Berkeley Plantation—A Virginia and National Historic Landmark
Berkeley’s history begins in 1619 when settlers observed the first official Thanksgiving in America. The estate was the birthplace of Benjamin Harrison V, signer of the Declaration of Independence and governor of Virginia. Berkeley was also the birthplace of William Henry Harrison, ninth president of the United States, and ancestral home of his grandson, Benjamin Harrison, the twenty-third president. During the Civil War, General George McClellan’s Union troops occupied the buildings and surrounding fields. While at Berkeley, General Daniel Butterfield composed the familiar tune “Taps”, first played by his bugler, O.W. Norton. The original Georgian mansion, built in 1726 of brick fired on the plantation, occupies a beautifully landscaped hilltop site overlooking the historic James River. Five terraces of restored gardens extend a full quarter mile from the front door of the mansion to the riverbanks.
Guides tell stories of Thanksgiving, the Harrisons, the Civil War, and present owners of Berkeley. Native American, colonial and Civil War artifacts can be explored in the museum. Self-guided grounds tours include gardens, original dependencies, and reconstructed slave quarters.
After the tour, and time to explore the gardens, we will go to the Coach House for lunch and an author talk by Heather Cole:
The Harrison Presidents
Berkeley Plantation was the childhood home of one US president and the ancestral home of another. Join historian Heather Cole as she tells the stories of the two Harrison presidents and the themes that ran through both of their lives: military service, devotion to family and duty to nation. William Henry Harrison, born at Berkeley Plantation in 1773, was nicknamed “Old Tippecanoe” for his military service in the Northwest Indian Wars, rose to general during the War of 1812 and served briefly as 9th president of the United States. Benjamin Harrison was born in Ohio 60 years later and saw his grandfather elected president when he was seven years old. His path included military service during the Civil War and a law career before entering politics and making his way to the White House as 23rd president of the United States.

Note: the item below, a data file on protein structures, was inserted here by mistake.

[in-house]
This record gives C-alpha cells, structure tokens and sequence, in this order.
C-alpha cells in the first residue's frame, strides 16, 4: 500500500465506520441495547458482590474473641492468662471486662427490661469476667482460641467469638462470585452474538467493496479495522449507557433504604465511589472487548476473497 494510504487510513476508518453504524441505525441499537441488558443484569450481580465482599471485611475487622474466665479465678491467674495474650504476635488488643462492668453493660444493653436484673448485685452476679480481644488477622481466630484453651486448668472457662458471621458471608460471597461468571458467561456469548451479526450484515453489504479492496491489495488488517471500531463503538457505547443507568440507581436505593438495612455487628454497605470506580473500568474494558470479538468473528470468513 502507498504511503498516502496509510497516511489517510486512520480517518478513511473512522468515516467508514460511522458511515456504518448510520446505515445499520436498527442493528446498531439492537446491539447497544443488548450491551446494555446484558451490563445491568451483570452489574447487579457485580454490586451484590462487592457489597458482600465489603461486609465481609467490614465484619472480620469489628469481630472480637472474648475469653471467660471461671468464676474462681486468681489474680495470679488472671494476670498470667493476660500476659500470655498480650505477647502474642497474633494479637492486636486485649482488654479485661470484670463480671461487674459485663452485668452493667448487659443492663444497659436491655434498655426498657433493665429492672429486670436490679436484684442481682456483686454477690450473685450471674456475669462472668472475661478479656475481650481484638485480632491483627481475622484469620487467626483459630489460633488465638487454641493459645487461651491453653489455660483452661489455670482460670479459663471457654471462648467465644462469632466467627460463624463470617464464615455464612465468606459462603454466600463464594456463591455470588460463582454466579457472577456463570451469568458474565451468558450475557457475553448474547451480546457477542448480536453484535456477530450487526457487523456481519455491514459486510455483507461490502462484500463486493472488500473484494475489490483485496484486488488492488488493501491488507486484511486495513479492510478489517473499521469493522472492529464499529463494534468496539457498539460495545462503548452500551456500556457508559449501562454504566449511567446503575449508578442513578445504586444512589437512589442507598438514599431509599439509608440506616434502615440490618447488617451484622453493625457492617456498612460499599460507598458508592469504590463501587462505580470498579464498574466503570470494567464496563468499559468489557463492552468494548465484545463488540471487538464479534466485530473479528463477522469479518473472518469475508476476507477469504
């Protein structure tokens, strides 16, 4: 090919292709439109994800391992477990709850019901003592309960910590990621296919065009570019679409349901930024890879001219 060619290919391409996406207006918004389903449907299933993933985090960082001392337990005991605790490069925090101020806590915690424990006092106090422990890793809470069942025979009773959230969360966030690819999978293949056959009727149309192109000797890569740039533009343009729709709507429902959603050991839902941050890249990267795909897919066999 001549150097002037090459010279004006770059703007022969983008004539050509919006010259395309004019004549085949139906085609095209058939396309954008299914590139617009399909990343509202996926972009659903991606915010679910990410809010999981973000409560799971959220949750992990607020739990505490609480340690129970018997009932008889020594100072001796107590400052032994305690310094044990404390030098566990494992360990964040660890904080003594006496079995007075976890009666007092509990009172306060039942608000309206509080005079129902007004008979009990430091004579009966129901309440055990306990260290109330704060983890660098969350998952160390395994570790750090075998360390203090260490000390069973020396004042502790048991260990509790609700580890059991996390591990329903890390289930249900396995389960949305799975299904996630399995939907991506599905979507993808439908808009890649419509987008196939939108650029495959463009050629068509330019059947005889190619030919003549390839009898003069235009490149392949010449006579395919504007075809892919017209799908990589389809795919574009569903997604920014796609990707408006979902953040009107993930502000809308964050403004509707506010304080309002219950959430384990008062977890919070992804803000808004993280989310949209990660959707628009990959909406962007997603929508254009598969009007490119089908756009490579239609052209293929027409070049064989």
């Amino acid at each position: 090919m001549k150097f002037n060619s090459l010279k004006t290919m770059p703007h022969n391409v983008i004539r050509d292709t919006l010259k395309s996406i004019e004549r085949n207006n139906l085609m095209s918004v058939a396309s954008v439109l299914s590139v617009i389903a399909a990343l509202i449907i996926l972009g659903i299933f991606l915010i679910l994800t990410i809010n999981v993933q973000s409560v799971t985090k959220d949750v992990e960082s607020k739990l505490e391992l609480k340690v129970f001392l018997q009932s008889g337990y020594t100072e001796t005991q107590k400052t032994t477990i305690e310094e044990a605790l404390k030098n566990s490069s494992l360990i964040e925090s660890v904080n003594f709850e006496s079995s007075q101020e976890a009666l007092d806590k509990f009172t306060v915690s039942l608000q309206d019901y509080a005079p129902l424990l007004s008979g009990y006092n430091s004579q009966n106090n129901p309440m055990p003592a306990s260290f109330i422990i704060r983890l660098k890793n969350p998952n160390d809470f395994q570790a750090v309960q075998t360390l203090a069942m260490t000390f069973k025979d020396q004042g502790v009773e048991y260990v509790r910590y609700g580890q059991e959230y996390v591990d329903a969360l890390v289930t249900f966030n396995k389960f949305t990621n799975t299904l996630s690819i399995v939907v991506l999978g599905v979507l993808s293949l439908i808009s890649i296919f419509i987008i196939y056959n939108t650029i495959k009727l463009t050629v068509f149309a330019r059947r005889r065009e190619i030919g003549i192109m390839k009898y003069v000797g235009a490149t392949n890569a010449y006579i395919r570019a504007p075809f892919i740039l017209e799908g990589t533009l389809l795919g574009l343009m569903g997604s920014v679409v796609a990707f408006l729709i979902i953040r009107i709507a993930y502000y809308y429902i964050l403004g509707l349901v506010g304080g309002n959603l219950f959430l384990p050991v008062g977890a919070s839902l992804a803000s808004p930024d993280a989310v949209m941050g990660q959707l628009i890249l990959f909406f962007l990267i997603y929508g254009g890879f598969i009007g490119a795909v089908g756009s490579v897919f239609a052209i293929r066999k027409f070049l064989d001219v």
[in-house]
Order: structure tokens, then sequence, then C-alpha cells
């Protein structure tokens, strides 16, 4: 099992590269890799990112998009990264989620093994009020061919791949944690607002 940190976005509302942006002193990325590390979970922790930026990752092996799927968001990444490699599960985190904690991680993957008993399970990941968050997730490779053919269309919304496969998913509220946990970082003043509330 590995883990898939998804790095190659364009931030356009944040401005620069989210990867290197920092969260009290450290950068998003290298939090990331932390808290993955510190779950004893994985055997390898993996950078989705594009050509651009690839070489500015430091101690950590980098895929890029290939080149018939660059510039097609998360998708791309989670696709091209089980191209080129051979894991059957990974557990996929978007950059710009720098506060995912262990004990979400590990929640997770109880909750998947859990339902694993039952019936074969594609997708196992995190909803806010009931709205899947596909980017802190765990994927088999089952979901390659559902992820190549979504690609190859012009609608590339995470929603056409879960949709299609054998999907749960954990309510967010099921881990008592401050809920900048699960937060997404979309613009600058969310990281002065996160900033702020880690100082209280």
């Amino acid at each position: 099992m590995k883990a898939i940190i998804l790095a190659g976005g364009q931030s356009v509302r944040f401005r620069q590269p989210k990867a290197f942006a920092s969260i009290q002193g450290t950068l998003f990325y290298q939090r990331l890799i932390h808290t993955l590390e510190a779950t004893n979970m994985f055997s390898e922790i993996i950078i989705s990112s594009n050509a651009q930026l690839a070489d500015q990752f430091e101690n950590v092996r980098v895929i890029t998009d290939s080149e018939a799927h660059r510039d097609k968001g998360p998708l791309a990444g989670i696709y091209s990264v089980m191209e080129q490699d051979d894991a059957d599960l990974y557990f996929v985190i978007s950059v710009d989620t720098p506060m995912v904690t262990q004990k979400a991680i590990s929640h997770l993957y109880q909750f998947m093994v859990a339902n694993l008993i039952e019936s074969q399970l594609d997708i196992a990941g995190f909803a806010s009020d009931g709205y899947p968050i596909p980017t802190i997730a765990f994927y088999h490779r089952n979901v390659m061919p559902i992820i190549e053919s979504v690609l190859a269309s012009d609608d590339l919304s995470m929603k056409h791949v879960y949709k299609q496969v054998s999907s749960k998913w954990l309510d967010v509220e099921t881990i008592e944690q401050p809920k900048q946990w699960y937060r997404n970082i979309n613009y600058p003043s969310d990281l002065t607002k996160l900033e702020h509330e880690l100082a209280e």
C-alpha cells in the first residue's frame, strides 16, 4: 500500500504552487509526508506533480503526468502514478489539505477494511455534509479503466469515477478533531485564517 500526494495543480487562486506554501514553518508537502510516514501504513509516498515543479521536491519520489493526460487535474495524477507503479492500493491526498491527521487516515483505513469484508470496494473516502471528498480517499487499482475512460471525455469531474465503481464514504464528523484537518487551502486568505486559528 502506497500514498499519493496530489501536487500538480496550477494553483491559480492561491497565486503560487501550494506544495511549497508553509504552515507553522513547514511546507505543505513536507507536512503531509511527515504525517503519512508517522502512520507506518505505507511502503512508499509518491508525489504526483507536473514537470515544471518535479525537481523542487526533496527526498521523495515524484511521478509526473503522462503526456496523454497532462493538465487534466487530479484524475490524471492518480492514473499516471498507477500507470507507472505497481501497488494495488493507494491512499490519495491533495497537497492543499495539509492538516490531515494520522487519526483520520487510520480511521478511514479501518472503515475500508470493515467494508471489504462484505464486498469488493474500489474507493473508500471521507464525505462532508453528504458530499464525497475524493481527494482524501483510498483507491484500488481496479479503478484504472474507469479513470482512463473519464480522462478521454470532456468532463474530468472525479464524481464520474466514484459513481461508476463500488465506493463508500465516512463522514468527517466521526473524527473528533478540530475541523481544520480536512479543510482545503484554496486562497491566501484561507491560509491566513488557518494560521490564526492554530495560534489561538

Heather Cole is the author of Virginia’s Presidents: A History & Guide (The History Press, 2023) and a forthcoming book on the Ohio presidents. Copies of Virginia’s Presidents will be available for purchase after the talk for $24. Read more about the book and the author below.
A boxed lunch will be included during the author talk.
Location: 12602 Harrison Landing Road, Charles City, VA 23030
About the Book—Virginia’s Presidents: A History and Guide
What do George Washington, Thomas Jefferson, James Madison, James Monroe, William Henry Harrison, John Tyler and Zachary Taylor have in common? They were all born in Virginia–-making the Old Dominion the birthplace of more United States Presidents than any other state in the Union.
Among these eight Virginians were those who established a new nation, drafted our founding documents, fought in numerous battles, led the country through wars and created an international peacekeeping organization. But these men also used their power to force Native Americans off their land, perpetuate the institution of slavery in new states and territories, and prevent women from obtaining the right to vote.
Across the Commonwealth of Virginia and beyond are more than two dozen presidential homes, museums and historic sites that tell the stories of the eight Virginia-born Presidents. While some were originally founded to enshrine the memory of our Founding Fathers, most presidential homes and museums no longer uncritically celebrate their lives. Instead, many of these sites have expanded their interpretation to include a more complicated and nuanced story about our Presidents and include the stories of the other men, women and children–-enslaved and free–-who supported them in their political, military and civilian careers.
Virginia’s Presidents: A History and Guide (The History Press, 2023) tells the stories of the Virginia Presidents and the historic sites that interpret their lives. It includes profiles of each of the eight Presidents and descriptions of the museums, historic sites and presidential homes in Virginia and surrounding states that tell their stories and, by extension, the story of our nation.
About the Author
Heather S. Cole is a public historian and writer living in Staunton, Virginia. She has worked in a variety of museums and archives, including as an interpreter at the Woodrow Wilson Presidential Library and Museum in Staunton. She currently works as a digital archivist for the Southern Foodways Alliance at the University of Mississippi and does freelance work organizing family archives, writing corporate histories and editing personal memoirs. Her fourth book, Ohio’s Presidents: A History & Guide, will be published by The History Press in summer 2024. To learn more, visit HeatherSCole.com.
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